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Why I’m No Longer Silent About Race

Updated: Nov 21, 2020

I am white man. As a child, I went to school full of other white kids, with white teachers, in white neighbourhoods. There I learned about history through a white lens, and had my education and politics dictated to me by white people of power. Divisions, prejudices, and fears intensified when I was at the susceptible age of 14 and The Twin Towers were struck on 9th September 2001 by Islamic terrorists. Soon after, in 2003, white people decided to start a war with Iraq to overthrow the government of Suddam Hussein. I continued to watch white TV, read books with white characters, and listened to white music. Now, crucially, I have white children and, if I'm not careful, my children will be as naiive about black issues, black history and black struggles as I was. They will unaware of injustices and prejudices experienced by swathes of POC and they could easily fall into the trap of thinking that their lack of action is good enough.


How can I claim to not be racist?

I never considered myself to be racist. I was taught that racism is wrong. But when impressionable children grow up in a white world, created for them by white people, and they have advantages at every juncture in their lives compared to their black counterparts, being taught that racism is wrong and that we should treat people equally only now seems ludicrously hypocritical. The structures I have benifited from are inherently unfair. My health, my education and my employment, have all benifited from my whiteness. How can I claim to not be a racist whilst simultaneously allowing these unfair systems to perpetuate?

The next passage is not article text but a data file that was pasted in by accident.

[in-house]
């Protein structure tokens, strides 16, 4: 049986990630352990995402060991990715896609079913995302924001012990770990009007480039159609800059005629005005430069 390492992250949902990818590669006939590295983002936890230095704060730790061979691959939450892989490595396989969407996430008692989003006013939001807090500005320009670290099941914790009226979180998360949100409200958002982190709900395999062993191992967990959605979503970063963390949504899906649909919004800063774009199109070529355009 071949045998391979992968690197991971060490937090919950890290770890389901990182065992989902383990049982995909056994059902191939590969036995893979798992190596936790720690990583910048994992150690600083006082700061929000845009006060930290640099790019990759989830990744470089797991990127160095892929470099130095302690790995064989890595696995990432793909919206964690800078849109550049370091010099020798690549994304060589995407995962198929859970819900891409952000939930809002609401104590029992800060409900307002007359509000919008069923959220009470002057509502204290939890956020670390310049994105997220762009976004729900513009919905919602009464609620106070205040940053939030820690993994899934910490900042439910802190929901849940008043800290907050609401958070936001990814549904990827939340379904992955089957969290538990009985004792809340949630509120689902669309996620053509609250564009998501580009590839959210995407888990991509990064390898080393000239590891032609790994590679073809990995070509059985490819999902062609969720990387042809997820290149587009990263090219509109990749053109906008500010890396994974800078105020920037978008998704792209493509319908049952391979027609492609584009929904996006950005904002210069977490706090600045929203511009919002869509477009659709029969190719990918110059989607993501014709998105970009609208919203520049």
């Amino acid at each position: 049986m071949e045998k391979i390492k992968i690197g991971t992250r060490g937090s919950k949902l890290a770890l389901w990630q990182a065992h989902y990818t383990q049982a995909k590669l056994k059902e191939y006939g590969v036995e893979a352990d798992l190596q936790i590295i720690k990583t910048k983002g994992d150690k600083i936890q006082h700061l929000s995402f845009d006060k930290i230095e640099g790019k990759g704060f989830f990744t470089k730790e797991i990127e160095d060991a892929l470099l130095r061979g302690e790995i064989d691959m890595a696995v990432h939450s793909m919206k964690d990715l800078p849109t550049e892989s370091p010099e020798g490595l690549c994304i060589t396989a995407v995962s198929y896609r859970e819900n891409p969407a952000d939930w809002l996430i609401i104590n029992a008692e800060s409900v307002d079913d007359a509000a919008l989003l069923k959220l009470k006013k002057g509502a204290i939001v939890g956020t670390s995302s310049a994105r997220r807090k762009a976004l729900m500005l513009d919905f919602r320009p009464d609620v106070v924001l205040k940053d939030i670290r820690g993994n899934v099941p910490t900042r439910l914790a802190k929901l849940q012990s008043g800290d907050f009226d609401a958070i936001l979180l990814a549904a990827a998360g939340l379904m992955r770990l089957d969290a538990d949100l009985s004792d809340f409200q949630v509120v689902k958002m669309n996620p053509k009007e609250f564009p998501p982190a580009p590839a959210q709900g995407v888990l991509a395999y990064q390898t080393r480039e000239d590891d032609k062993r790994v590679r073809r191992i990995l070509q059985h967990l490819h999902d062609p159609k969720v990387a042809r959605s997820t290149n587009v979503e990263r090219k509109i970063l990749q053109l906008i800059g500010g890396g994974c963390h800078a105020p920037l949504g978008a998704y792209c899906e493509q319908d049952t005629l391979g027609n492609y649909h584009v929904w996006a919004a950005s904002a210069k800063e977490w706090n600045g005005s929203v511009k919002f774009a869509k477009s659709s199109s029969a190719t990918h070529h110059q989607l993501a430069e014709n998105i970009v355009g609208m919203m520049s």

It is simply not good enough to not be a racist. To just "not be a racist" is to be complicit. To just read anti-racist books or watch historically accurate documentaries about slavery is a start but it's still complacent. I hope that by starting this website I can break white silence and expose some home truths, share helpful resources that will help others unlearn their preconceptions about race and privilege, and, ultimately, be accountable for my antiracism.

From complicity, to complacency, to combat. I hope to face racism head on, and bring you along for the fight.




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